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County is forming Flood Mitigation Alliance
In Vernon County
Vernon Flood Mitigation Goals

VERNON COUNTY - There’s something very poignant about a multi-agency group of Vernon County staff meeting on a beautiful summer day at the site of one of the county’s 22 flood control dams to discuss formation of a ‘Flood Mitigation Alliance.’ 

This was the case on Wednesday, August 19, when representatives of the Vernon County Emergency Management, Land Conservation, Zoning and Sanitation, Highway, Land Information, UW-Extension, and Economic Development departments joined County Board Chairman Justin Running and Zoning Committee Chairman Eric Evenstad at Sidie Hollow County Park. They were also joined by Tim Hundt of Congressman Ron Kind’s office. The group met in an open park pavilion, with hand sanitizer and social distancing in place.

“We have learned some lessons from watching Monroe County form their Climate Change Task Force,” Vernon County Conservationist Ben Wojahn observed. “Their focus initially has been on some of the low-hanging fruit like putting flood warning systems in place in some of their more problematic watersheds. I don’t think we want to include contentious words like ‘climate change’ in our group name, and I’m not sure that focusing on water level monitoring stations like they’re doing is the right fit for our county. It will be good to be able to learn from Monroe County’s process of implementing their system.”

Zoning Administrator Ashley Oliphant has been on the front lines of the recovery process from the historic 2018 flood event. Her office has had the unenviable task of educating county citizens about the county’s floodplain, shoreland, and flood control dam hydraulic shadow ordinances, and enforcing compliance. Her department has also held citizen input meetings across the county that provided education about the ordinances, and allowed citizens to express their hopes, fears and frustrations.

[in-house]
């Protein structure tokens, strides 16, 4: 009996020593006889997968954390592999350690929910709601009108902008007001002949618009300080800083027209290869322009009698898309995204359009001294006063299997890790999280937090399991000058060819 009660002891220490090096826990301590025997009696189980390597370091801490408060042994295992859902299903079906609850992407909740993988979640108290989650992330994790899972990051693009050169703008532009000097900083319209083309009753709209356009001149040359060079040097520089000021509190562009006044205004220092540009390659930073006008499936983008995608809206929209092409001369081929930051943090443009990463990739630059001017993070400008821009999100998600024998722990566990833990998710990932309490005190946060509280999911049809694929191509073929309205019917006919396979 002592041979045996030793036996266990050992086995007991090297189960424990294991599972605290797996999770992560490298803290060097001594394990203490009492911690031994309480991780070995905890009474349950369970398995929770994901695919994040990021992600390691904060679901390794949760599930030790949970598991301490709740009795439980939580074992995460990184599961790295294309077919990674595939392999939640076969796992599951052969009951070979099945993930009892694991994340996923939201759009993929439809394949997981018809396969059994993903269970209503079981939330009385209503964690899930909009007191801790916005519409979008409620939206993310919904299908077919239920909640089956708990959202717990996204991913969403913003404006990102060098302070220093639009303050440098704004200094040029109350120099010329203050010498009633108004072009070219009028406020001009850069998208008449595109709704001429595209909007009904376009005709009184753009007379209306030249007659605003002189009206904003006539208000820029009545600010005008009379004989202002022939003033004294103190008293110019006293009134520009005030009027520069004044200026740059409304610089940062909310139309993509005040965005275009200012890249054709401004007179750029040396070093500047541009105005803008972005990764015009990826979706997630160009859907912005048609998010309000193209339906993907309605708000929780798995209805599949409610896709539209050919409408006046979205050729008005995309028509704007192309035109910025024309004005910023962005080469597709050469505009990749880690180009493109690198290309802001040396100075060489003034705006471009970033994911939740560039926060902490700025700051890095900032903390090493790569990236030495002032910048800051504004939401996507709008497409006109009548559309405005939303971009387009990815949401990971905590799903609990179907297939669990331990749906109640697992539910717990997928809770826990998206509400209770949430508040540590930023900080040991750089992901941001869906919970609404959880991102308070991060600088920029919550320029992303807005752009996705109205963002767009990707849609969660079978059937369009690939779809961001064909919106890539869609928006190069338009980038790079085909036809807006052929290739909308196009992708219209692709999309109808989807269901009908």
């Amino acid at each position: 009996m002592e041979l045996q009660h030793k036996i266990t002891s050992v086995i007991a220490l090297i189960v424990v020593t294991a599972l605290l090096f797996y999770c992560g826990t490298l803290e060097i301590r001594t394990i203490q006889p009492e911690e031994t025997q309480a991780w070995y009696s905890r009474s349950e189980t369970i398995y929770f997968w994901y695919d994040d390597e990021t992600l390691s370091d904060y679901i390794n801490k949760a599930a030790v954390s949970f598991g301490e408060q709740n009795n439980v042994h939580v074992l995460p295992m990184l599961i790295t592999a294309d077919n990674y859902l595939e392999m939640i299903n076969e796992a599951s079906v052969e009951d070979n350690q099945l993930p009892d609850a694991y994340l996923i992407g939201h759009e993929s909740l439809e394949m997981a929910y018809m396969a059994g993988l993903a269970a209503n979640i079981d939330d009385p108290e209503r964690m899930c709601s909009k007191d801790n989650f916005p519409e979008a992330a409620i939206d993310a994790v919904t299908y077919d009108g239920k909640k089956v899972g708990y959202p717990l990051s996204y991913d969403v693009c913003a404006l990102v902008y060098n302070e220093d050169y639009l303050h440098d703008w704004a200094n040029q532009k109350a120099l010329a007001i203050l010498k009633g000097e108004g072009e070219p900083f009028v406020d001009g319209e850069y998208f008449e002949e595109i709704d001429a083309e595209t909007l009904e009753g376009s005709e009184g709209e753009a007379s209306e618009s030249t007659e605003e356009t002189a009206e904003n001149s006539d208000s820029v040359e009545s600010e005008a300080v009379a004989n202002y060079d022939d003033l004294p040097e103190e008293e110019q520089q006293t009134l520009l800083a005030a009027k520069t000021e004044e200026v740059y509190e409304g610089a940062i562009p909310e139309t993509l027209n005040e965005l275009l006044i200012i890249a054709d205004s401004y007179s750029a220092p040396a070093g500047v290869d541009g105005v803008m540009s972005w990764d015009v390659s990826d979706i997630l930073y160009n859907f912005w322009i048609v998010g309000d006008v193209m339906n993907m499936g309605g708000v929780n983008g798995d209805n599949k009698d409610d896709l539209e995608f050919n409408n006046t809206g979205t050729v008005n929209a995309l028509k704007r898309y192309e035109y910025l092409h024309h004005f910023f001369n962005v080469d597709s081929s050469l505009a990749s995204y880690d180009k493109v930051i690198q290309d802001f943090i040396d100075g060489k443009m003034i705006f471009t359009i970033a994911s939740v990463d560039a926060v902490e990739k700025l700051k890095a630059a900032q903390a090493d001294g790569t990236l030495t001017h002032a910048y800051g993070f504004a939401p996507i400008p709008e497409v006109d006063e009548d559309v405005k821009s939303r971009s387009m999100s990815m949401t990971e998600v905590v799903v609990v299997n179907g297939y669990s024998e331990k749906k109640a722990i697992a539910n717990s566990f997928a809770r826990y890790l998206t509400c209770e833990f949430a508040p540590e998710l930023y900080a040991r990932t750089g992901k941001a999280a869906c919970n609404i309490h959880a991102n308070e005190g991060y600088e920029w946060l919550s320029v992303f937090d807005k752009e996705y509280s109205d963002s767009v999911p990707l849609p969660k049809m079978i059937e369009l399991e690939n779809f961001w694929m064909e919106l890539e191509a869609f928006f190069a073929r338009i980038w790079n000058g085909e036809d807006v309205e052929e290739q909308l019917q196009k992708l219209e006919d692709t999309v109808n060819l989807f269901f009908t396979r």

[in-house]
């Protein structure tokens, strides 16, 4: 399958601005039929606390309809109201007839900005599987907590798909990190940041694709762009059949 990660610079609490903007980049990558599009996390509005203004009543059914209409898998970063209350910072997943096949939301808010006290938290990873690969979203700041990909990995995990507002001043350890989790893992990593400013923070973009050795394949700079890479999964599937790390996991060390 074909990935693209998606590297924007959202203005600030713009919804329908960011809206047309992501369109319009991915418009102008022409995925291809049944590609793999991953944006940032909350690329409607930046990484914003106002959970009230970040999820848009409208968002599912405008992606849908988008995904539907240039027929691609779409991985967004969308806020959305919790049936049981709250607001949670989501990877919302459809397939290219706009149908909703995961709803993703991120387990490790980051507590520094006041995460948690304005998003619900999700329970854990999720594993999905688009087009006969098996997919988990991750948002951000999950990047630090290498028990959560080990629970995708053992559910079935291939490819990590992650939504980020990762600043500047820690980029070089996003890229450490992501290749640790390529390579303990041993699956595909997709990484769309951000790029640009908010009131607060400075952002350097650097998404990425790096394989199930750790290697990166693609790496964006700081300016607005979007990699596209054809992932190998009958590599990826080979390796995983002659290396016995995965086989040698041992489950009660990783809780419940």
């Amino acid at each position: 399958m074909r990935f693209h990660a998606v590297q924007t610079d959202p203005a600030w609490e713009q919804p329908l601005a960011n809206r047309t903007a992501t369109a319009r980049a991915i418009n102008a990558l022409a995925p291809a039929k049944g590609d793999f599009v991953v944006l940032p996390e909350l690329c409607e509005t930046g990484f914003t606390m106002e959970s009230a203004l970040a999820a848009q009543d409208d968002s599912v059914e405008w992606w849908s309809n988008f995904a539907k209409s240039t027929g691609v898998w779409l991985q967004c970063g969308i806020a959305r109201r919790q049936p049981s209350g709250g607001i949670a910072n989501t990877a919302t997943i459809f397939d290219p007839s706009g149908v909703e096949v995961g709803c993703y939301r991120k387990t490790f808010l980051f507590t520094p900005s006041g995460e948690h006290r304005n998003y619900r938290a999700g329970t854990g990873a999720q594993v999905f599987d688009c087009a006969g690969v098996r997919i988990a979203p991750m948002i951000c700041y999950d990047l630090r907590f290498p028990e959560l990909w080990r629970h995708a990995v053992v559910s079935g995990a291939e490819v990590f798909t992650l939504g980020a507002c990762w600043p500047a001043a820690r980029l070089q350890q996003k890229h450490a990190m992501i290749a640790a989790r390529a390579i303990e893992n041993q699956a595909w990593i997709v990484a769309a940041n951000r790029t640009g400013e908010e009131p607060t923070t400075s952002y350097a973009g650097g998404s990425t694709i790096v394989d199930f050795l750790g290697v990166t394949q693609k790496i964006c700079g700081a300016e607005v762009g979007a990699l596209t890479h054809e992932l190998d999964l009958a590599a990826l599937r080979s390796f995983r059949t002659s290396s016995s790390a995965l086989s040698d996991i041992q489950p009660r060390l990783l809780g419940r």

“People are tired, and they don’t want to feel helpless,” Oliphant said. “They don’t want to keep doing the same things that don’t work.”

Monique Hassman was present to facilitate the meeting. Hassman’s position with the county is a unique public-private-funded position, which has her working half time for the county, and half-time for Valley Stewardship Network.

“The impetus to form this group has come from the growing frequency of severe weather events like catastrophic rainfalls, and now even inland hurricanes or ‘derechos’,” Hassman explained. “There’s a recognition that we need to be strategic, and we need to be proactive.”

Running and Eventad both weighed in on the group’s work and future.

“I think this group has done really good work so far,” Evenstad said. “I’ve taken a lot of notes, and I have a lot of thoughts, and one question I have is whether we need another committee or not.”

“I agree with Eric,” Running said. “I think the county board’s upcoming discussion about the possibility of hiring a county administrator will play into this.”

Achievements to date

Hassman led the group in a discussion of their achievements to date, which include:

• pursuit of grants to fund further study, and/or installation of flood mitigation practices on the landscape. These include grants from Wisconsin Wetlands Association, U.S. Environmental Protection Agency, and Mississippi River Regional Planning Commission

• securing the funding, and moving forward with the USDA-NRCS watershed study for Coon Creek and the West Fork Kickapoo

• development of the GIS-based disaster template by Doug Avoles of the Land Information Office

• expansion of participation in the NIXLE severe weather alert warning system through a communications blitz by the Emergency Management Department

• development of a listing of flood mitigation objectives for the county.

Doug Avoles of the county’s Land Information Office discussed the ‘Disaster Template’ tool his office had and was still developing.